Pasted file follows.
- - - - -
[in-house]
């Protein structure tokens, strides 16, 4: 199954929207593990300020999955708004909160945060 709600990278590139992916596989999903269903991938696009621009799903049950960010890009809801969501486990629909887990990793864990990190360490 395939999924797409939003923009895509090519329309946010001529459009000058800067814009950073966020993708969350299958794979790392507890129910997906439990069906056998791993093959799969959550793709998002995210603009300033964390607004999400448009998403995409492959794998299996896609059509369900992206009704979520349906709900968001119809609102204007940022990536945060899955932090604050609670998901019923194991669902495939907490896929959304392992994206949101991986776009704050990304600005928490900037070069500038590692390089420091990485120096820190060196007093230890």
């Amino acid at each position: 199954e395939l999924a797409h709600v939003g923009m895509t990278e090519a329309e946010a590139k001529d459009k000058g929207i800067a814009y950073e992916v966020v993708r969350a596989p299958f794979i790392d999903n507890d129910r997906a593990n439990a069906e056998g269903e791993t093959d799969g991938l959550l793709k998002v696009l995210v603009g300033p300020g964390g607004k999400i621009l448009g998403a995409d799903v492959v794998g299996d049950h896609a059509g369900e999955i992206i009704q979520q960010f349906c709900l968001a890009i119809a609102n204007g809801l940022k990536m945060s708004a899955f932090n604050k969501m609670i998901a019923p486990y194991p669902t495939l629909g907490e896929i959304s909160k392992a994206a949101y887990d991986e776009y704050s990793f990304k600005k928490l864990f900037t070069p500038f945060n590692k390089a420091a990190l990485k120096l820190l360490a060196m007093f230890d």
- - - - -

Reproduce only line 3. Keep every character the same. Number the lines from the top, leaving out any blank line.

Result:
């Amino acid at each position: 199954e395939l999924a797409h709600v939003g923009m895509t990278e090519a329309e946010a590139k001529d459009k000058g929207i800067a814009y950073e992916v966020v993708r969350a596989p299958f794979i790392d999903n507890d129910r997906a593990n439990a069906e056998g269903e791993t093959d799969g991938l959550l793709k998002v696009l995210v603009g300033p300020g964390g607004k999400i621009l448009g998403a995409d799903v492959v794998g299996d049950h896609a059509g369900e999955i992206i009704q979520q960010f349906c709900l968001a890009i119809a609102n204007g809801l940022k990536m945060s708004a899955f932090n604050k969501m609670i998901a019923p486990y194991p669902t495939l629909g907490e896929i959304s909160k392992a994206a949101y887990d991986e776009y704050s990793f990304k600005k928490l864990f900037t070069p500038f945060n590692k390089a420091a990190l990485k120096l820190l360490a060196m007093f230890d």